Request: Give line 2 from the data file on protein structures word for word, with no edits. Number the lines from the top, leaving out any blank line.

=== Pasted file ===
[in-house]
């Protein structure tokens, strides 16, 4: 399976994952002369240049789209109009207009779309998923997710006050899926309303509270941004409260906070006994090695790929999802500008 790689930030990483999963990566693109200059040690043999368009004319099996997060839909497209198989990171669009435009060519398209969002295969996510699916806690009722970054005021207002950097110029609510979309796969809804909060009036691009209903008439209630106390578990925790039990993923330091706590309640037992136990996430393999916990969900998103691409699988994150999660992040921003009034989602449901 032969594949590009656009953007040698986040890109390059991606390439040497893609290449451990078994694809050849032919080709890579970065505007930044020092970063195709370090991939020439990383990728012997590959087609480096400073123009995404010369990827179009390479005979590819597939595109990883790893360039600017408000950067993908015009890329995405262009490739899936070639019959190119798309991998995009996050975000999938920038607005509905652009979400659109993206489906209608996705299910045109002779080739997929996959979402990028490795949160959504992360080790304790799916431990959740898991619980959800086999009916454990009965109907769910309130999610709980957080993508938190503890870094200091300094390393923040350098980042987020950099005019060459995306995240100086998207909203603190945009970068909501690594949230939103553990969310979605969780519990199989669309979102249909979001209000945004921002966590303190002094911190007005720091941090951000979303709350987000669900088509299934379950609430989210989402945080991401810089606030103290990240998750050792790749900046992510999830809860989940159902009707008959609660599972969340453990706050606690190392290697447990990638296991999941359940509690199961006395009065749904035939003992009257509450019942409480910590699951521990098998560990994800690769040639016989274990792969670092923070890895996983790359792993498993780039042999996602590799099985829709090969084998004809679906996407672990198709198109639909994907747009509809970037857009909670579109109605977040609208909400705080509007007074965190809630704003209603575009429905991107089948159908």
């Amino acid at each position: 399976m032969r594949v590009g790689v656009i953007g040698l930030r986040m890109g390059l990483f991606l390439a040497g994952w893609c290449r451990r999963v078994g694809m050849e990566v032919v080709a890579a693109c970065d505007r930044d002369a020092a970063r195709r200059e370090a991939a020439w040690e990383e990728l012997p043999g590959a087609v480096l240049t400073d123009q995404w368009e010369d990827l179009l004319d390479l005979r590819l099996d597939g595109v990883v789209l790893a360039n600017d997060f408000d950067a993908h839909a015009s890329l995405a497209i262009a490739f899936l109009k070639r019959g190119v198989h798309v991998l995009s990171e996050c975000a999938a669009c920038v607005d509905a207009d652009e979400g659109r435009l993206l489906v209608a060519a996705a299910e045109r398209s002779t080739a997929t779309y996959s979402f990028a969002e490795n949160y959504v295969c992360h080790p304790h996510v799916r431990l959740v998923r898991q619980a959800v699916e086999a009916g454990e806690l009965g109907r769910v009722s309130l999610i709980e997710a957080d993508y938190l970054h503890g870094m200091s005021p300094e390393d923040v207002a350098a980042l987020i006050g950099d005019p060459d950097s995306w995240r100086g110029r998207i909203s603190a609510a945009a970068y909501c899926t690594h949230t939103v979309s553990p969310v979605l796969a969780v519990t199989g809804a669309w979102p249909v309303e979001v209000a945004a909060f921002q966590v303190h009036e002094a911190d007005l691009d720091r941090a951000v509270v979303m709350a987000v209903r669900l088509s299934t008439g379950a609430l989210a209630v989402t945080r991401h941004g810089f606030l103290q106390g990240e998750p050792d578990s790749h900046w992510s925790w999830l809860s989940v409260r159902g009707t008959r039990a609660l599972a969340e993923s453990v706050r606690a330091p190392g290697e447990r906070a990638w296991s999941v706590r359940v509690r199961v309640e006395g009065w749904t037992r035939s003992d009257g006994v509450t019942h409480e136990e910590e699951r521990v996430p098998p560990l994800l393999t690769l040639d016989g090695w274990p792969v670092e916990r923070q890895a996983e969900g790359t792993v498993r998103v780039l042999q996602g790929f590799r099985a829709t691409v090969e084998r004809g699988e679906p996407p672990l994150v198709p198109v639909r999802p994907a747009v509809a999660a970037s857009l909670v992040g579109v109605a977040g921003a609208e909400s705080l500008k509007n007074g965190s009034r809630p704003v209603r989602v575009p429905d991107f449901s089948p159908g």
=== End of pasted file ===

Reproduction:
């Protein structure tokens, strides 16, 4: 399976994952002369240049789209109009207009779309998923997710006050899926309303509270941004409260906070006994090695790929999802500008 790689930030990483999963990566693109200059040690043999368009004319099996997060839909497209198989990171669009435009060519398209969002295969996510699916806690009722970054005021207002950097110029609510979309796969809804909060009036691009209903008439209630106390578990925790039990993923330091706590309640037992136990996430393999916990969900998103691409699988994150999660992040921003009034989602449901 032969594949590009656009953007040698986040890109390059991606390439040497893609290449451990078994694809050849032919080709890579970065505007930044020092970063195709370090991939020439990383990728012997590959087609480096400073123009995404010369990827179009390479005979590819597939595109990883790893360039600017408000950067993908015009890329995405262009490739899936070639019959190119798309991998995009996050975000999938920038607005509905652009979400659109993206489906209608996705299910045109002779080739997929996959979402990028490795949160959504992360080790304790799916431990959740898991619980959800086999009916454990009965109907769910309130999610709980957080993508938190503890870094200091300094390393923040350098980042987020950099005019060459995306995240100086998207909203603190945009970068909501690594949230939103553990969310979605969780519990199989669309979102249909979001209000945004921002966590303190002094911190007005720091941090951000979303709350987000669900088509299934379950609430989210989402945080991401810089606030103290990240998750050792790749900046992510999830809860989940159902009707008959609660599972969340453990706050606690190392290697447990990638296991999941359940509690199961006395009065749904035939003992009257509450019942409480910590699951521990098998560990994800690769040639016989274990792969670092923070890895996983790359792993498993780039042999996602590799099985829709090969084998004809679906996407672990198709198109639909994907747009509809970037857009909670579109109605977040609208909400705080509007007074965190809630704003209603575009429905991107089948159908």